About Uilleann Pipes

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The Uilleann pipes are a bellows blown bagpipe which are generally played seated and indoors. This distinguishes them from their noisier bag piping brethren the Scottish pipes. They have a generally mellow tone, comfortable volume, similar to that of a flute or fiddle, and range of notes. The chanter has a range of two octaves in a tempered scale. They are generally tuned in the key of D, but other tunings can be purchased as well such as C, C#, and B. These are usually referred to as "flat" pipes, because they are flat to the pipes in D. D pipes are generally referred to as "Concert Pitched" pipes. The melody part of the instrument is called the chanter. This is where 98% of your learning and effort is directed as it is where you move your fingers to play a tune. Bagpipes are generally known for the constant sound of humming associated with their playing. this sound is made by a set of drones which are tunes to the tonic note. This is generally true with the Uilleann pipes as well, however, on the Uilleann pipes the drones can be turned on and off with a switch allowing for greater dynamic build through a tune by adding or removing the droning note. A third dimension of the Uilleann pipes that differentiates them from other pipes are the regulators. The regulators are located in the lap of the player coming out of the stock above the drones. They are essentially additional stopped chanters equipped with keys which can be opened by the piper's wrist enabling the piper to play simple chords, giving a rhythmic and harmonic accompaniment as needed.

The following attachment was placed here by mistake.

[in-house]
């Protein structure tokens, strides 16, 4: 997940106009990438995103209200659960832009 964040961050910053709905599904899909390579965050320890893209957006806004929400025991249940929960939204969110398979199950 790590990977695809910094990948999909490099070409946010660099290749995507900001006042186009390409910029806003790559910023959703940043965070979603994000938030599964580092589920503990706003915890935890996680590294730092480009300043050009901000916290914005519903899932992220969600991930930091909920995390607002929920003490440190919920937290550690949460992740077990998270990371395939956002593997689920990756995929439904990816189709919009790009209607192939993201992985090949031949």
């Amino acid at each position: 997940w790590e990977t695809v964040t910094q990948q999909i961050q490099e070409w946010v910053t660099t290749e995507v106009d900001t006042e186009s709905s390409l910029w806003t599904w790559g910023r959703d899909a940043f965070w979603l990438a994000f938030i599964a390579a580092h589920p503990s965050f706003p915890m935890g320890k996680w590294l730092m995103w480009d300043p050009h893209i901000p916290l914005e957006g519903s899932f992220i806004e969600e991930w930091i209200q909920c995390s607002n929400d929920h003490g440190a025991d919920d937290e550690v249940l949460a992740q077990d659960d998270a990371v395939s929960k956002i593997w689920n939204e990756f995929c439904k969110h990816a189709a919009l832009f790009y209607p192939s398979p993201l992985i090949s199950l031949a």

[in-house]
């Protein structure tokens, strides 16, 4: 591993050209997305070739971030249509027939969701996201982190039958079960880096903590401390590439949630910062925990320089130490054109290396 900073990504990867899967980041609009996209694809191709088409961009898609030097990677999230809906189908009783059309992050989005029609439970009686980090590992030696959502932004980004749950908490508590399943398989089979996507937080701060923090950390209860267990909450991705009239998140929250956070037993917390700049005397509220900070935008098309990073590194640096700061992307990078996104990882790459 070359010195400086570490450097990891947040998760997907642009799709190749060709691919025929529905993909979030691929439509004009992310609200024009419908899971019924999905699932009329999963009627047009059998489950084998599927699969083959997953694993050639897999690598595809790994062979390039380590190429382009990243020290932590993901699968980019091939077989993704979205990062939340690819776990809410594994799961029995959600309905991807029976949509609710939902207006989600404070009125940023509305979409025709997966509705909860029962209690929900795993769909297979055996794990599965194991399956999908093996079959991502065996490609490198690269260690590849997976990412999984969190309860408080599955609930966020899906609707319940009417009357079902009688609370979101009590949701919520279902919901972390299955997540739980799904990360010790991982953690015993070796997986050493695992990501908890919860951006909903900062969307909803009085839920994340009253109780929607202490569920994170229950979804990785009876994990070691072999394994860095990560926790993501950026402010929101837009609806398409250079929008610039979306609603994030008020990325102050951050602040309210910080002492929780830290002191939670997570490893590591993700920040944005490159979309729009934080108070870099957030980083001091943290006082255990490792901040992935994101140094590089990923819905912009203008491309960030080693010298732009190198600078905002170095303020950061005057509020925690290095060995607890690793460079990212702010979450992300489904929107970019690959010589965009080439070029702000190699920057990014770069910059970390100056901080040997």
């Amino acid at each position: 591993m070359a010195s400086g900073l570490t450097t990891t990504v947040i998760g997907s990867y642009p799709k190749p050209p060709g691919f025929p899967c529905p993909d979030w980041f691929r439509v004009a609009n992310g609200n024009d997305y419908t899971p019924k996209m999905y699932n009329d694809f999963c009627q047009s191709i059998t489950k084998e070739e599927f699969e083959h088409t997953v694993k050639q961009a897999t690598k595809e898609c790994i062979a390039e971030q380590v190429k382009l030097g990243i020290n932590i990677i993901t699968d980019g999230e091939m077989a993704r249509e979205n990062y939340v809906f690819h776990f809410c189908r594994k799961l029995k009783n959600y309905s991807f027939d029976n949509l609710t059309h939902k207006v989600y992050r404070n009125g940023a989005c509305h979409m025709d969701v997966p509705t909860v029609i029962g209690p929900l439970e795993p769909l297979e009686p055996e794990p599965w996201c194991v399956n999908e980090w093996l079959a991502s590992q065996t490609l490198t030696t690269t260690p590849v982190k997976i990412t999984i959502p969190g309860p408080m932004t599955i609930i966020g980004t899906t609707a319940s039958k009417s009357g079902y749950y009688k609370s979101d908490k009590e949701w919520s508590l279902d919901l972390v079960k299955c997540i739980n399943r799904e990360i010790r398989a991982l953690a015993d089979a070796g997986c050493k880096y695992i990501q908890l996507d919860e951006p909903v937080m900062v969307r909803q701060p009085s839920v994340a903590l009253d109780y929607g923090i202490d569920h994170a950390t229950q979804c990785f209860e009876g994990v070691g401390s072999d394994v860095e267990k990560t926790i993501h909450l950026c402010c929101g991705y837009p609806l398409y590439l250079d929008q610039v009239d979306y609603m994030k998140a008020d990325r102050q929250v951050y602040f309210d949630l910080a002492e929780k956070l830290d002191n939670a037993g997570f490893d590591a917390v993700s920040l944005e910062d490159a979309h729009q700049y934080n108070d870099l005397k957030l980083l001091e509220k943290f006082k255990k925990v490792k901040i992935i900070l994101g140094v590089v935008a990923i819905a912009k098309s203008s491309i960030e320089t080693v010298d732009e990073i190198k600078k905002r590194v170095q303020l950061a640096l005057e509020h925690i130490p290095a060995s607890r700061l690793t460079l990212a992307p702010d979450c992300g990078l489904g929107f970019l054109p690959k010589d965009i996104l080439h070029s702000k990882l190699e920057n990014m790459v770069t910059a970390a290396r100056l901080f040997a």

Their current name, earlier known in English as "union pipes", is a part translation of the Irish-language term píobaí uilleann (literally, "pipes of the elbow"), from their method of inflation.

The bag of the uilleann pipes is inflated by means of a small set of bellows strapped around the waist and the right arm. The bellows not only relieve the player from the effort needed to blow into a bag to maintain pressure, they also allow relatively dry air to power the reeds, reducing the adverse effects of moisture on tuning and longevity. Some pipers can converse or sing at the same time as playing.

The uilleann pipes are distinguished from many other forms of bagpipes by their tone and wide range of notes — the chanter has a range of two full octaves, including sharps and flats — together with the unique blend of chanter, drones, and "regulators". The regulators are equipped with closed keys that can be opened by the piper's wrist action enabling the piper to play simple chords, giving a rhythmic and harmonic accompaniment as needed. There are also many ornaments based on multiple or single grace notes. The chanter can also be played staccato by resting the bottom of the chanter on the piper's thigh to close off the bottom hole and then open and close only the tone holes required. If one tone hole is closed before the next one is opened, a staccato effect can be created because the sound stops completely when no air can escape at all.

The uilleann pipes have a different harmonic structure, sounding sweeter and quieter than many other bagpipes, such as the Great Irish Warpipes, Great Highland Bagpipes or the Italian Zampognas. The uilleann pipes are often played indoors, and are almost always played sitting down.

The uilleann pipes are distinguished by their tone and range of notes. The chanter has a range of two octaves in a tempered scale which include sharps and flats. The chanter is accompanied by a set of drones, however, on the Uilleann pipes the drones can be turned on and off with a switch.

A third aspect of the Uilleann pipes that diffierentiates them from other pipes are the regulators. The regulators are equipped with keys which can be opened by the piper's wrist enabling the piper to play simple chords, giving a rhythmic and harmonic accompaniment as needed.